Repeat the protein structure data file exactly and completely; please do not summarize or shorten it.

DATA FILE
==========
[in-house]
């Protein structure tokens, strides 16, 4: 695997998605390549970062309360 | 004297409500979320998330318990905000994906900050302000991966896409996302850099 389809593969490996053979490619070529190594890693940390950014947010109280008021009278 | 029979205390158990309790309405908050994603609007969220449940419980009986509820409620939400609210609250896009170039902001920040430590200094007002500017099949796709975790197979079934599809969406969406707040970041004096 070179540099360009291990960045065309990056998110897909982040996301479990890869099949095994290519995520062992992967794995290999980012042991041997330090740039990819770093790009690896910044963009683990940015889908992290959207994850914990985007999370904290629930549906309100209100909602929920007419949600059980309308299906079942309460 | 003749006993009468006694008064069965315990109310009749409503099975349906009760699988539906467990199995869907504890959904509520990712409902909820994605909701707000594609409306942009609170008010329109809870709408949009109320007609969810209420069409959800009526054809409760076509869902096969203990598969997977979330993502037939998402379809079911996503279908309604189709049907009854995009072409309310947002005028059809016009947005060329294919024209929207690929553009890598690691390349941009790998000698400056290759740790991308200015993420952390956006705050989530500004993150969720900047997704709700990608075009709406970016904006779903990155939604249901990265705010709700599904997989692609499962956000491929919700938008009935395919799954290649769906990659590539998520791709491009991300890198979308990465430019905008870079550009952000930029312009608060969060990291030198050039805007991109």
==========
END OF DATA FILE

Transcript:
[in-house]
């Protein structure tokens, strides 16, 4: 695997998605390549970062309360 | 004297409500979320998330318990905000994906900050302000991966896409996302850099 389809593969490996053979490619070529190594890693940390950014947010109280008021009278 | 029979205390158990309790309405908050994603609007969220449940419980009986509820409620939400609210609250896009170039902001920040430590200094007002500017099949796709975790197979079934599809969406969406707040970041004096 070179540099360009291990960045065309990056998110897909982040996301479990890869099949095994290519995520062992992967794995290999980012042991041997330090740039990819770093790009690896910044963009683990940015889908992290959207994850914990985007999370904290629930549906309100209100909602929920007419949600059980309308299906079942309460 | 003749006993009468006694008064069965315990109310009749409503099975349906009760699988539906467990199995869907504890959904509520990712409902909820994605909701707000594609409306942009609170008010329109809870709408949009109320007609969810209420069409959800009526054809409760076509869902096969203990598969997977979330993502037939998402379809079911996503279908309604189709049907009854995009072409309310947002005028059809016009947005060329294919024209929207690929553009890598690691390349941009790998000698400056290759740790991308200015993420952390956006705050989530500004993150969720900047997704709700990608075009709406970016904006779903990155939604249901990265705010709700599904997989692609499962956000491929919700938008009935395919799954290649769906990659590539998520791709491009991300890198979308990465430019905008870079550009952000930029312009608060969060990291030198050039805007991109």